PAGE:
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Congressional Democrats today introduced a bill to repeal the Affordable Care Act’s “Cadillac Tax.” Judging by the number of Congressmen moving to co-sponsor the bill, it appears the Cadillac Tax is as largely disfavored on Capitol Hill—at least in the House of Representatives—as it is in the employer community. The bill has at least 65 co-sponsors, including several Republicans, and the strong support of organized labor. The legislation is called the “Middle Class Health Benefits Tax Repeal Act.”

The Cadillac Tax is a nasty 40-percent penalty tax on high-value health plans. It applies beginning in 2018 to an employee’s employer-based health coverage that, in the aggregate, has premium values in excess of certain thresholds. The 2018 thresholds are $10,200 for self-only coverage and $27,500 for family coverage, although there are several exceptions.

Employers whose health coverage exceeds these thresholds will end up paying the tax directly or indirectly. The tax was designed to force employers to ratchet down the richness of their health plans, thus requiring covered employees and their dependents to pay a larger share of their medical expenses. In theory this would ultimately lead to a reduction in healthcare consumption, which in turn would lead to reduced healthcare costs.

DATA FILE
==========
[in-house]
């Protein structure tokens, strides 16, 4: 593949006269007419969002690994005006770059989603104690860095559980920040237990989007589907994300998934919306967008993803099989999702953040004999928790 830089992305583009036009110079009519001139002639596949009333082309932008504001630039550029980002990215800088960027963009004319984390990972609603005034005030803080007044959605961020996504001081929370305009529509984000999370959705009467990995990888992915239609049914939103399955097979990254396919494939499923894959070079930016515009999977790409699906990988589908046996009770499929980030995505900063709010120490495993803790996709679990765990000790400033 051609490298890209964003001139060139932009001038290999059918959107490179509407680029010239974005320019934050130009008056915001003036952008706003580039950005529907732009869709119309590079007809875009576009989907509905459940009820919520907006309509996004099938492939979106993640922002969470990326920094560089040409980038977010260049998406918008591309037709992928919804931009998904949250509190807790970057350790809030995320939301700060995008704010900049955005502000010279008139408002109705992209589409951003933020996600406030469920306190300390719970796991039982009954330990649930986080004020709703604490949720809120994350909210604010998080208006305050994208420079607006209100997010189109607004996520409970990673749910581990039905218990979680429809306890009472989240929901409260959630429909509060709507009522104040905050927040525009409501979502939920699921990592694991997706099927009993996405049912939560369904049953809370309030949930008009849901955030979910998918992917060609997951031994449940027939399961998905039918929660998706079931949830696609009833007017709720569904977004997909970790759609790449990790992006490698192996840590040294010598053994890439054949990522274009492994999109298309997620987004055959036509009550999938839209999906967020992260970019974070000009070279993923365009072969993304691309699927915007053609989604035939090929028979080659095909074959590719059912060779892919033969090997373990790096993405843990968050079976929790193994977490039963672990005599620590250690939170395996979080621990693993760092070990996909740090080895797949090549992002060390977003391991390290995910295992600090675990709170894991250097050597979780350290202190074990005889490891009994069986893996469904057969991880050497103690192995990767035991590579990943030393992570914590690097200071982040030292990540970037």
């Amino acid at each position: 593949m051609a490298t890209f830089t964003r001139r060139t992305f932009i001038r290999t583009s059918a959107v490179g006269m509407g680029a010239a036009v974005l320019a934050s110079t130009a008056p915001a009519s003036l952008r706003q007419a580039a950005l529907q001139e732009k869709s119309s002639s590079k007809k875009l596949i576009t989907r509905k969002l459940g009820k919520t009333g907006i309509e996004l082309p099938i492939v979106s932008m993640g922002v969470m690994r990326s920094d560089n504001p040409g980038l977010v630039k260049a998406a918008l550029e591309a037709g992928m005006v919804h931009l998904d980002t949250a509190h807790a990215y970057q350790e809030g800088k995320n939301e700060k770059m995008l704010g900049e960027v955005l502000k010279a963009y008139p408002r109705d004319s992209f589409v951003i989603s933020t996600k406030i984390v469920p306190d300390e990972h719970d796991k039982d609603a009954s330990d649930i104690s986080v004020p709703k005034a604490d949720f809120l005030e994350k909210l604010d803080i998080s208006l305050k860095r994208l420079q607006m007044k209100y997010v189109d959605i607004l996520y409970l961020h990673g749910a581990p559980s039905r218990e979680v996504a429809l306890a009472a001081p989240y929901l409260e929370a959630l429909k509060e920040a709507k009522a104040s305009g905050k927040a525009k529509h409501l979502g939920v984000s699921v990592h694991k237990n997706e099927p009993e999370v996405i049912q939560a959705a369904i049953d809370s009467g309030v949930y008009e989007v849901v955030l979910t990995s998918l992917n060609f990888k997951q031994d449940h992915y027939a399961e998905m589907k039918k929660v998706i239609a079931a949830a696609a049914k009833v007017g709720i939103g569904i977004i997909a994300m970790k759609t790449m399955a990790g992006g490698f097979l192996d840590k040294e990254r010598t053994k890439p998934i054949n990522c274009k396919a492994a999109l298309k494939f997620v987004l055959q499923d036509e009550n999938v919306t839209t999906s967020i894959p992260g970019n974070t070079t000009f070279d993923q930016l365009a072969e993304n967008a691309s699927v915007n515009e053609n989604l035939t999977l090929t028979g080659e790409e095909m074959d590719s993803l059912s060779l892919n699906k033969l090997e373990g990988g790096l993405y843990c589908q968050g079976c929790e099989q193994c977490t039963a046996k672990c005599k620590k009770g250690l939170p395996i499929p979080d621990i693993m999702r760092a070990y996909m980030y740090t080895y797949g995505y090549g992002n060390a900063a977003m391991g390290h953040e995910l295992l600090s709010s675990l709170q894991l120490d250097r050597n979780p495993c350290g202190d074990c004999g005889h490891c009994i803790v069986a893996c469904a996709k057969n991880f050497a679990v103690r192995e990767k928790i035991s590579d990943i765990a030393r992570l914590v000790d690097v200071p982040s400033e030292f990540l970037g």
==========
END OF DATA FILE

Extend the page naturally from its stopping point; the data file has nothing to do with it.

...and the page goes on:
The problem is that nearly half of current employment-based health plans are expected to trigger the excise tax in 2018, and ultimately even plans with the ACA’s “minimum value” (60 percent actuarial value) will trigger the tax. That fact, coupled with both the size of the tax and what is shaping up to be a horrendously complicated administrative scheme, leaves the tax with few friends.

Nevertheless, repealing it isn’t as easy as it sounds. The tax was projected to raise almost $90 billion over 10 years, cash that federal authorities were to use to help pay part of the cost of the Affordable Care Act. Congress will either have to accept the hit to the deficit caused by repeal of the tax, or find another way to raise the lost revenue.

The IRS recently issued a request for information (RFI) on the Cadillac Tax, seeking input from employers and others about the tax and how coverage values should be calculated, and how the tax should be administered. See Lockton’s Alert on the RFI; the Alert is authored by Mark Holloway.